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Old 09-24-2010, 10:39 PM   #1
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Installing Cast Iron radiators to existing home


Our house is a cape built in 1946, and the second floor was never finished--until now! The great part, however, was that the previous owner was sure to bring up the pipes for cast iron radiators--one per bedroom (2), one for bathroom, and one currently functioning in the landing. We've purchased radiators and are prepared to install.

BUT after draining the system, when the caps were removed from the bare pipes and the water turned back on, nothing happened. No air push out, no water, nothing! We checked the piping down stairs and all radiators pipes are accounted for, including the one functioning in the second floor. Now I don't know what to do!?!

Does anyone have any suggestions? I'm a mother of two--aged 2 1/2 and 7 months with my oldest's bedroom as the front entry of our home. I AM IN NEED OF THIS PROJECT'S COMPLETION! PLEASE HELP US!
Elycia

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Old 09-25-2010, 06:45 AM   #2
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Installing Cast Iron radiators to existing home


I am assuming the thermostat was set so the circulating pump would run???? No pump, no water, unless this is a gravity steam system, but the house is not old enough for that..

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Old 09-25-2010, 07:03 AM   #3
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Installing Cast Iron radiators to existing home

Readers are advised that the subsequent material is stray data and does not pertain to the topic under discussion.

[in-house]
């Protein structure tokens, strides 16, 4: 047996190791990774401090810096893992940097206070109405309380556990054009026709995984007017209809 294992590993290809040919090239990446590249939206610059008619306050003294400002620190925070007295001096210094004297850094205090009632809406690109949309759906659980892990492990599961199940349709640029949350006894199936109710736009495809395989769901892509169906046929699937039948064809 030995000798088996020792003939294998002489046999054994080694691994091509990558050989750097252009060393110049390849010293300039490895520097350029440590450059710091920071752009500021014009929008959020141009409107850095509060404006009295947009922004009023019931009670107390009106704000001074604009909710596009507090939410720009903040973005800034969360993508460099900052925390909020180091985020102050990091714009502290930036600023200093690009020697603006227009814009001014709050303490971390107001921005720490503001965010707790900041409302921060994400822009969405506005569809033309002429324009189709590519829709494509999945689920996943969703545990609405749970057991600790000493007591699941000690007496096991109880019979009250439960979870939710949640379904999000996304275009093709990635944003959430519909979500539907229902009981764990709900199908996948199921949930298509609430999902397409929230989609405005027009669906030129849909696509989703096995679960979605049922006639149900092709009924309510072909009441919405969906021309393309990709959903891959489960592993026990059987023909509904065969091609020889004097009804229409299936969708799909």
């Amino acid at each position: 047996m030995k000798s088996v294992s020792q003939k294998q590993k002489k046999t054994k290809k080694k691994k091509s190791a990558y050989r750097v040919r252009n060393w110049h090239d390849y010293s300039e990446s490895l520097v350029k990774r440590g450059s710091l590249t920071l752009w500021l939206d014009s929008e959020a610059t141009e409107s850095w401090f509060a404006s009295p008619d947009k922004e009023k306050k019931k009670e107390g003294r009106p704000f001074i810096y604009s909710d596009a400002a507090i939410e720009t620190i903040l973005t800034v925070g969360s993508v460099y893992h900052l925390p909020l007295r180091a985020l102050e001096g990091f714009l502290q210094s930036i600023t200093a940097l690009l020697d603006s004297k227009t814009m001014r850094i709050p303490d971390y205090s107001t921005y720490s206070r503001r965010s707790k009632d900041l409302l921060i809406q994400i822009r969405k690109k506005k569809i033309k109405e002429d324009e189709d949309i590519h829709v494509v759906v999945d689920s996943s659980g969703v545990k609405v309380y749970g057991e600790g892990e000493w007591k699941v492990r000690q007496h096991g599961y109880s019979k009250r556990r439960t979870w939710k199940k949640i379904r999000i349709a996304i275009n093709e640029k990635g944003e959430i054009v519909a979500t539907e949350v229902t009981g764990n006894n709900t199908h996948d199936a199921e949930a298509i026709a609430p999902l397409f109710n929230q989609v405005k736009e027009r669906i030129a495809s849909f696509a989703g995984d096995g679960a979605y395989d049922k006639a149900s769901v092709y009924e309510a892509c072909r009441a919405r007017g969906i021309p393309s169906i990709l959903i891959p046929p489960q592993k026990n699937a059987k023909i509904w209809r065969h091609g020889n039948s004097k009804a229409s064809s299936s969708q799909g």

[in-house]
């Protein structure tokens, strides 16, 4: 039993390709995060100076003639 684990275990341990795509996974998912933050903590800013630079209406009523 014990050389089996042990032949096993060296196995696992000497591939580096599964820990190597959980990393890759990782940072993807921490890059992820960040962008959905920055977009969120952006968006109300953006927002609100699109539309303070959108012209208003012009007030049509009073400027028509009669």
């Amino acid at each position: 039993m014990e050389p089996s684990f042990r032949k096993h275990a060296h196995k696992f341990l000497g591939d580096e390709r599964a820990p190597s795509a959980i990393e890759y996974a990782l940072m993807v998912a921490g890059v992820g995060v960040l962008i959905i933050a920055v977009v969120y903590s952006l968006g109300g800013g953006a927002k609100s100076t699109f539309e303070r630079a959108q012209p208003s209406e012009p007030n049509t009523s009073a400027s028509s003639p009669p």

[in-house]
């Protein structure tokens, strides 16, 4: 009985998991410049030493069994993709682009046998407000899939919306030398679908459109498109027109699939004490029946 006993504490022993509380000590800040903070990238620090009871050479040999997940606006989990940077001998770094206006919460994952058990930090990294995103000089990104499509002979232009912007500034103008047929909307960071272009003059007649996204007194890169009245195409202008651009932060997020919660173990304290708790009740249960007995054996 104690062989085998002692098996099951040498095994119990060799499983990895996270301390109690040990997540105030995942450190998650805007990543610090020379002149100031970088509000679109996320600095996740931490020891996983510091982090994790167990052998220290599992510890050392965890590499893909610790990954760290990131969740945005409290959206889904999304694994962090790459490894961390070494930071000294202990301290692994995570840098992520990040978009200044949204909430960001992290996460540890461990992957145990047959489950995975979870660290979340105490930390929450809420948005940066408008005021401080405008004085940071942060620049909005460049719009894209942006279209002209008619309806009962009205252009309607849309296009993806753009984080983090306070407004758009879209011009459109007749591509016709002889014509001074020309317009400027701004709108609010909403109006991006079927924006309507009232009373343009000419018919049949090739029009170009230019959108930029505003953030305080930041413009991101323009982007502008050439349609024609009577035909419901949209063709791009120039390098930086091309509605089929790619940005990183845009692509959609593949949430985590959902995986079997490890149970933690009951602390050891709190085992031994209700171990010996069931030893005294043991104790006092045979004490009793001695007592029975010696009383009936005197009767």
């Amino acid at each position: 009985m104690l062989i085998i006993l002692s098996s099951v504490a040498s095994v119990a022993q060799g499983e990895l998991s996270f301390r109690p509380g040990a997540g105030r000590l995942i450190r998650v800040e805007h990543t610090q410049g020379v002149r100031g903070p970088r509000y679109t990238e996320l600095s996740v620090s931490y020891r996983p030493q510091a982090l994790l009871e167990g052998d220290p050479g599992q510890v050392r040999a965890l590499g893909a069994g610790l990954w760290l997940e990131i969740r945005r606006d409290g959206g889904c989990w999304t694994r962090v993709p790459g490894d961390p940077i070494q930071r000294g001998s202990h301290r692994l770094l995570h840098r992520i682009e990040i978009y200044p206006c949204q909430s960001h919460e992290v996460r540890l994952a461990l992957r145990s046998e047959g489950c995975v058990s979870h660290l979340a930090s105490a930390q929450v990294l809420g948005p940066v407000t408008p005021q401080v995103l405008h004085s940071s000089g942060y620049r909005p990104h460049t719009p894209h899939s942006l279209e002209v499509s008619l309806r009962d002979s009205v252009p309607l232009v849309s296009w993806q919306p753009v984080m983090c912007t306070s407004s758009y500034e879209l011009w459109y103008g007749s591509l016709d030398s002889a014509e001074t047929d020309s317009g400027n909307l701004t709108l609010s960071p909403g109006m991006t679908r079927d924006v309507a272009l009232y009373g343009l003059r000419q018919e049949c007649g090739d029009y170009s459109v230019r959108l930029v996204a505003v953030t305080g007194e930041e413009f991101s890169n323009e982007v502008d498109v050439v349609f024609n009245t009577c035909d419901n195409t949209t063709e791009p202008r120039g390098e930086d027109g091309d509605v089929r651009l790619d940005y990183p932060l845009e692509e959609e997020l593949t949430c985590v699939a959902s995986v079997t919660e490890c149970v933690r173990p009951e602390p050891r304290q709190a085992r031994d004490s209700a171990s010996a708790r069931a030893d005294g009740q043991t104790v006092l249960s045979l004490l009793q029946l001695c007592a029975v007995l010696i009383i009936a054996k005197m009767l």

One pipe per room? If so it aint a forced hot water system, you need a feed and a return from each radiator. It is or was probably steam. How big are those pipes?
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Old 09-27-2010, 10:09 PM   #4
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Installing Cast Iron radiators to existing home


Presuming it's one pipe and one return per room (thus not a steam system like NHMaster suggested): one gotcha is that you need to set the system pressure high enough that the water will reach the highest room. There should be a pressure regulator valve attached to the cold water intake of your boiler. (They vary in style, but they all have a way of adjusting their pressure set point. My mom's has a slotted screw going into the body with a nut to lock it. Mine has a little lever attached to a threaded piece that turns to reduce or increase pressure.)

You can calculate the minimum pressure you need by measuring (or making a good estimate) of the number of feet from the pressure regulator to the top of the highest rad, then multiply by 0.43 and add 3 lbs. For good measure, you'll probably want to round up to the next pound or two. Then check the pressure gauge, and if the pressure isn't that high, adjust until it is.

I found this out the hard way when my system pressure dropped for some reason and my daughter started complaining about her rad always being cold. Turns out the magic # for this house is around 13lbs, and once it got below that none of the hot water was making it up to her room.

Good luck!
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Old 09-28-2010, 05:23 AM   #5
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Installing Cast Iron radiators to existing home


fast fill valves come factory set at 15lbs which is way more than enough pressure to circulate the 2nd floor
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Old 09-28-2010, 09:34 AM   #6
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Installing Cast Iron radiators to existing home


Quote:
Originally Posted by NHMaster View Post
fast fill valves come factory set at 15lbs which is way more than enough pressure to circulate the 2nd floor
True, but (a) they can (and must be able to) be adjusted from the factory setting, and (b) we don't know what equipment brnidgrl0537 has. It's worth taking the 5 min to look at the system pressure gauge and eliminate the simplest possibility before looking at the more complicated (and more expensive) possibilities.

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